For the Santa Monica Police Department’s K-9 unit, a dog is much more than a man’s best friend.

The animal is a crime-fighting companion that smells and senses what its handler often can’t, keeps suspects in check and assists on a wide variety of investigations. The dog also becomes a part of its handler’s family, living with its supervising officer when the two are not on duty.

“You spend more time with the dog than you do with your family,” said Sgt. Roberto Villegas, the head of the unit. “At the end of the dog’s career, you understand and look back and think of the times you came home safely because of the dog.”

That somber reflection will continue in the unit in the coming weeks and months following the loss of Pavo, a Belgian Malinois who died of medical complications earlier this month after 7 years of service in SMPD.

The passing of Pavo means a shift in responsibilities for Officer George Mendez, who will take on different patrol duties after being partnered with Pavo for the duration of the dog’s time in the department.

It’s likely that Mendez will keep Pavo’s cremated remains, a longstanding custom in the unit. But it won’t be easy for the officer to adjust to police life without his four-legged friend.

“It’s probably one of the hardest things I’ve ever had to do,” said Villegas, who has handled police dogs in the past. “I know exactly what it’s like. I’ve had dogs all my life, and most of us who are handlers are big dog lovers. The unique thing is the bond you build with them.”

Now it’s up to the department to find a replacement for Pavo, who was trained in narcotics detection as well as standard patrol operations.

The size of the Santa Monica police K-9 unit has decreased over the last decade, dropping from six officer-dog teams in 2005 to four a few years later to three a few years ago. The unit is hoping to add a fourth team, Villegas said.

Officer Greg Kapp and Boris make up one of the current teams. And Officer Louis Marioni is currently matched with Rambo, one of Villegas’ former dogs. An experienced officer will be chosen to work with Pavo’s replacement, Villegas said.

“The handling of the dog is a huge responsibility,” he said. “It will definitely be someone who has a good amount of basic patrol experience and good working knowledge of the law and case law. To add a dog in, it’s another whole set of decision-making. So it has to be someone with police experience. We never bring a brand-new person into the unit.”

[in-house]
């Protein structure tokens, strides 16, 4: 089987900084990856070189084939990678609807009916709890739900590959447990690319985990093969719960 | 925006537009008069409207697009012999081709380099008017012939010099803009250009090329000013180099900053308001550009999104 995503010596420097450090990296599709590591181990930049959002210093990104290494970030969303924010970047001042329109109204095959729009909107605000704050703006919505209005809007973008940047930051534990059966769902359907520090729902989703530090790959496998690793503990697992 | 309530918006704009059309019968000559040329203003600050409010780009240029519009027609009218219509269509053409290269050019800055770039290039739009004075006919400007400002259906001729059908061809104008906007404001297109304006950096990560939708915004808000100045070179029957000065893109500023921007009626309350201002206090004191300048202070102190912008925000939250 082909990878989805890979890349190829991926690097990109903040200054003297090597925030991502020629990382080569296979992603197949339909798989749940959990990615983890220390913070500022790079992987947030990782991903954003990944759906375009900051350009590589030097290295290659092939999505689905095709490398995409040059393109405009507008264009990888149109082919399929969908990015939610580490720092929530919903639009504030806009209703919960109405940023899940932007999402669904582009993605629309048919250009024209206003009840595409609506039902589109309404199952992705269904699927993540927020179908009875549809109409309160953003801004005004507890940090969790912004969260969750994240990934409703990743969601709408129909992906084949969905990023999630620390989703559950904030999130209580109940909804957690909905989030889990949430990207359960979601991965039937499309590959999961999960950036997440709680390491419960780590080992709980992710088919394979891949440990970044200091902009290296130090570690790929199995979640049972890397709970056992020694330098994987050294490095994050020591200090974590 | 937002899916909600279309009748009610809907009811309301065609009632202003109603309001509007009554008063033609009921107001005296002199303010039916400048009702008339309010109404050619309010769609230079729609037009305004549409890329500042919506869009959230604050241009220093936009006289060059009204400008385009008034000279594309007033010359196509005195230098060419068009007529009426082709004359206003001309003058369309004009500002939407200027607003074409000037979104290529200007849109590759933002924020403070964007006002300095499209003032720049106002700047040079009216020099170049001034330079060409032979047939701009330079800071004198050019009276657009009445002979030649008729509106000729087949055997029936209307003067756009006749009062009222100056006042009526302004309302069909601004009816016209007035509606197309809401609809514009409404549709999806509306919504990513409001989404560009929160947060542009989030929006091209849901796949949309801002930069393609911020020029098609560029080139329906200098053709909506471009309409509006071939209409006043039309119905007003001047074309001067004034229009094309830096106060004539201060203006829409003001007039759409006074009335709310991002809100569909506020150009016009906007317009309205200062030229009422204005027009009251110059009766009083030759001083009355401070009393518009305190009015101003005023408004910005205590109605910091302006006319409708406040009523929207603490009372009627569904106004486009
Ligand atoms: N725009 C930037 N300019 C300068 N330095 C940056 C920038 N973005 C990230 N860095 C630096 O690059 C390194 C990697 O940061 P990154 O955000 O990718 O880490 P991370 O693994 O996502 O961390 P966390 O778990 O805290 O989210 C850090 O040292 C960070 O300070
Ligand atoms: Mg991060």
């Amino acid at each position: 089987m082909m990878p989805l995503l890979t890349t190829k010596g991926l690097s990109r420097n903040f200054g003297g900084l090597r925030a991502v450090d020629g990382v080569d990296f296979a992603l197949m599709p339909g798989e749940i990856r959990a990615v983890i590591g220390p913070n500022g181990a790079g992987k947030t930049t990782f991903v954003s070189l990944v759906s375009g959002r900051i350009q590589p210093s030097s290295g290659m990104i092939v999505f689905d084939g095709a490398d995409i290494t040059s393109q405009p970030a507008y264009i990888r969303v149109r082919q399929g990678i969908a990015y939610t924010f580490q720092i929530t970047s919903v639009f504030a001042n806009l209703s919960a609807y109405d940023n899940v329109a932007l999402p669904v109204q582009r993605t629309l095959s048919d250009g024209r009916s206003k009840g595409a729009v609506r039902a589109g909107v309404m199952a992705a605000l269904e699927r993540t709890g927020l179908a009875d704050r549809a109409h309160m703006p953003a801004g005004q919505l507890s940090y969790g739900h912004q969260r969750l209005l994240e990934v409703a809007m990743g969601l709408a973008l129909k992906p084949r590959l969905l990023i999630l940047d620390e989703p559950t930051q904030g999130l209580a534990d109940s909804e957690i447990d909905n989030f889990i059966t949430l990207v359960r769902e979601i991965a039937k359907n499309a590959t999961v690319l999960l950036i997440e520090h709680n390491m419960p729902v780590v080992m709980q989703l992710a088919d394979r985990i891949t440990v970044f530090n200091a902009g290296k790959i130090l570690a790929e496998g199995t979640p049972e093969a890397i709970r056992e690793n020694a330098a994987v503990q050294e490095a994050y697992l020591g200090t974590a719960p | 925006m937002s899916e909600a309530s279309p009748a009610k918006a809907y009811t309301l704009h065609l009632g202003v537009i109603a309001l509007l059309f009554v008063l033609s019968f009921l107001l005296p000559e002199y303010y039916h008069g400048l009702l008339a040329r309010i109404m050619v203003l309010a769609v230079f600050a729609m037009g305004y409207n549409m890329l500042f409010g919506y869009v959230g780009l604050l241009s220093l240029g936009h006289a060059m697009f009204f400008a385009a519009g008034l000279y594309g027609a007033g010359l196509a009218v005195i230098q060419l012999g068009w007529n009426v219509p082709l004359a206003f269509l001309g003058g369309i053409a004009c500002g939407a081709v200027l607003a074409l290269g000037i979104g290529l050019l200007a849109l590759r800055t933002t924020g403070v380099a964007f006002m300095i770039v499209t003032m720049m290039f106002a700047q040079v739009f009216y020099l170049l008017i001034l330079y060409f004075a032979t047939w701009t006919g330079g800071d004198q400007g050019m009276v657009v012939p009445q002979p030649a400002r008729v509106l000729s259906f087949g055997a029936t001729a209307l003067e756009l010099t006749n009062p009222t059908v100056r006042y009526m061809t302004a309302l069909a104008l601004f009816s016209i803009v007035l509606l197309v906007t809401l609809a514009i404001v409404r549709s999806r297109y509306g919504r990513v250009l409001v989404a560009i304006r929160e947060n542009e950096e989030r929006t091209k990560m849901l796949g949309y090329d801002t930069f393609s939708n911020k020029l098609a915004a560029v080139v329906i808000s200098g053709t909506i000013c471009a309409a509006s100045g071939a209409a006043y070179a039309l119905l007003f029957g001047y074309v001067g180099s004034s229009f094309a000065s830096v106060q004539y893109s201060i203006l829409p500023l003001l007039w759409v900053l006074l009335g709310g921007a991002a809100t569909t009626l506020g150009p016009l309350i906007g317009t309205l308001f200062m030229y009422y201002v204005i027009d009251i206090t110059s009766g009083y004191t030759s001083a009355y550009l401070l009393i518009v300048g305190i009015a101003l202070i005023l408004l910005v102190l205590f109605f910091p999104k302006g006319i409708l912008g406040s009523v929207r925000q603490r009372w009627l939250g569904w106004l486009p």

The unit is also highly selective when it comes to its dogs.

Villegas recently contacted Dave Reaver of Riverside-based Adlerhorst International, a police K-9 import and training company, to inform him that SMPD is in the market for a dog. Reaver’s animals typically come from countries like Germany and the Czech Republic. Pavo, for example, came from the Netherlands.

“It really has to do with the bloodlines,” Villegas said. “When it comes to breeding, here [in the U.S.] the focus has been on the look. We generally go to Europe because they’ve had more focus on the athleticism. It’s not to say they don’t exist here, but that’s why we generally go to Europe.”

Police officials will test several dogs and choose one to keep based on their needs.

Then the training begins. Already boasting a foundation in the kinds of skills necessary to work in high-pressure situations, the dog goes through a rigorous 6-week training course with the assigned officer. Specific training sessions for narcotics, explosives or suspect location require additional time for the K-9 team.

“And the training never ends,” Villegas said. “There’s individual training the handler does with his dog on a daily basis, and the training continues as long as the dog is in service.”

Because of their olfactory capabilities, the dogs assist police on drug busts and searches for suspects, explosives or missing children.

In 2009, Pavo was involved in the search for suspects following the fatal shooting of 20-year-old Richard Manuel Juarez at Virginia Avenue Park. In 2010, Pavo helped authorities comb the area around Pico and Lincoln boulevards after a suspect shot at Officer Benito Seli.

“It’s such a game-changer for suspects,” Villegas said. “Most decide to comply and not be unruly because of the presence of the dog. It’s really a result of the work that the dogs do.”

Police dogs are also asked to assist on patrol operations and maintain a presence in public, including at the Santa Monica Pier and Third Street Promenade.

They typically stay in service until they’re about 10 years old, Villegas said.

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